Stefania Moehring has been working for more than 9 years to ensure the United Launch Alliance (ULA) Atlas V rocket does its job safely and successfully to launch Boeing CST-100 Starliner spacecraft, sending astronaut researchers to the International Space Station.
"My work is first about keeping the crew safe, at any cost. If there is something that gives me concern, it is my job to bring it forward. When other engineers have questions about design changes, anomalies, etc., they know that they can bring it to me and I will talk through it to see if there's a risk to the crew," said Moehring.
"A human spaceflight culture is not owned by your human certification lead. It is everyone's job that we put crew safety first. We are very lucky to be part of an organization that wholly embraces this philosophy."
Joining the Commercial Crew effort in June 2012 as ULA's reliability lead during the early days to develop the program, Moehring was suddenly thrust into another role.
"The week after I started, the safety lead got moved to another program and I was put in charge of getting 26 hazard reports written and do a safety review within six weeks in order to meet a contractual milestone. At that review, an errant squirrel crawled into transformer and blew out the power within a ten block radius of the building. We started two hours late, and I'm still pretty mad about the squirrel," Moehring recalls.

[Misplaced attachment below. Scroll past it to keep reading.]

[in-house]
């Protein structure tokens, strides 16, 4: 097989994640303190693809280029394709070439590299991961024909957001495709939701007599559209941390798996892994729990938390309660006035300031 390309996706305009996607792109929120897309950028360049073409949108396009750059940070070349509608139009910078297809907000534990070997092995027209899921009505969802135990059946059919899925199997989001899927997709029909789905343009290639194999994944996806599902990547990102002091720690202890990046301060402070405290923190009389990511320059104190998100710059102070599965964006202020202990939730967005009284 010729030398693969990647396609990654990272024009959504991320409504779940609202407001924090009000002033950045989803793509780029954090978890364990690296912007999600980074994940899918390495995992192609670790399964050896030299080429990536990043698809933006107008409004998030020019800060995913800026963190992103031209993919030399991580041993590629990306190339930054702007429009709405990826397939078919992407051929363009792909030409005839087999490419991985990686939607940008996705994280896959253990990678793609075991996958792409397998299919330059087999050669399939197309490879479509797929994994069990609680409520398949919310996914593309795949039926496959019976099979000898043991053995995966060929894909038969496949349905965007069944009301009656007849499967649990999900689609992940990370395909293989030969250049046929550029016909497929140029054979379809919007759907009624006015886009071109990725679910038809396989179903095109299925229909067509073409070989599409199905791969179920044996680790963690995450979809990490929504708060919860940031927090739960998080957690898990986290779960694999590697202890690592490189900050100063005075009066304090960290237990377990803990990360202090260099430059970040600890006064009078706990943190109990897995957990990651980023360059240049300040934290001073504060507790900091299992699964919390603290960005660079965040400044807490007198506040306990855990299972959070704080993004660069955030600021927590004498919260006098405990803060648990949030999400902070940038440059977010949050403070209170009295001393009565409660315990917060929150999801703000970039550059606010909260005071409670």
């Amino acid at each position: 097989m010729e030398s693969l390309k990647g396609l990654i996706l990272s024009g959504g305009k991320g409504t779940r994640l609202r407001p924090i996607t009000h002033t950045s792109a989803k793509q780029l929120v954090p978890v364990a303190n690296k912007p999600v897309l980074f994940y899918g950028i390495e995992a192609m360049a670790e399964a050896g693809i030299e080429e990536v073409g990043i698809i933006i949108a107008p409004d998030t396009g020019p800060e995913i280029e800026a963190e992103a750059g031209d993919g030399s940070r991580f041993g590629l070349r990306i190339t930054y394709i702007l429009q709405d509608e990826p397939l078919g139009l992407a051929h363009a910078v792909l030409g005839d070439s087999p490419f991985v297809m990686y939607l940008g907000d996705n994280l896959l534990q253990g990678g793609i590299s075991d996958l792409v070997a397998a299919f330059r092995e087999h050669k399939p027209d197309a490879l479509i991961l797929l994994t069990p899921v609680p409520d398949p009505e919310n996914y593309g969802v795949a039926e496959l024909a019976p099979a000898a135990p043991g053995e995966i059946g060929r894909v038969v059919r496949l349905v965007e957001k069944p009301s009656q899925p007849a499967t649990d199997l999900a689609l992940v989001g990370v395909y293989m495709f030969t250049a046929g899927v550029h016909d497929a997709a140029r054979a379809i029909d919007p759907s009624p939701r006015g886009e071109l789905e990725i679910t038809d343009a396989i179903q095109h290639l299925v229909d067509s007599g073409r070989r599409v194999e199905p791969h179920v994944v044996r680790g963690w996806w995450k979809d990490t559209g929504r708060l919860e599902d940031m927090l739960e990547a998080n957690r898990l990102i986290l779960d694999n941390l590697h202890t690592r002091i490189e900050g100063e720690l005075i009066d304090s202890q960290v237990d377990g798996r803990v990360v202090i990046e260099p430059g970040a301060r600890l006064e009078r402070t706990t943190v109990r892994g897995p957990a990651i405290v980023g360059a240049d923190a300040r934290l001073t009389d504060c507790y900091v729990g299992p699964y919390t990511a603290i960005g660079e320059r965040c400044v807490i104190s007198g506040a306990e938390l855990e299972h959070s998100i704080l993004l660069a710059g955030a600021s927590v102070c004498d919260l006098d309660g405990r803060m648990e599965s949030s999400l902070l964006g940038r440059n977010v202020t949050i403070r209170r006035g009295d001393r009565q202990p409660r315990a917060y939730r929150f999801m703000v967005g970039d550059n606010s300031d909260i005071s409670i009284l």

"Eventually, I became the safety and reliability lead for Commercial Crew, which later expanded into working on the Interim Cryogenic Propulsion Stage (ICPS) for the Space Launch System (SLS) as well. I am now the human certification lead for both Commercial Crew and Artemis -- because why human rate one rocket when you can do two!"
Human certification is a role that Moehring must learn every detail about every system to convey that information to the customer.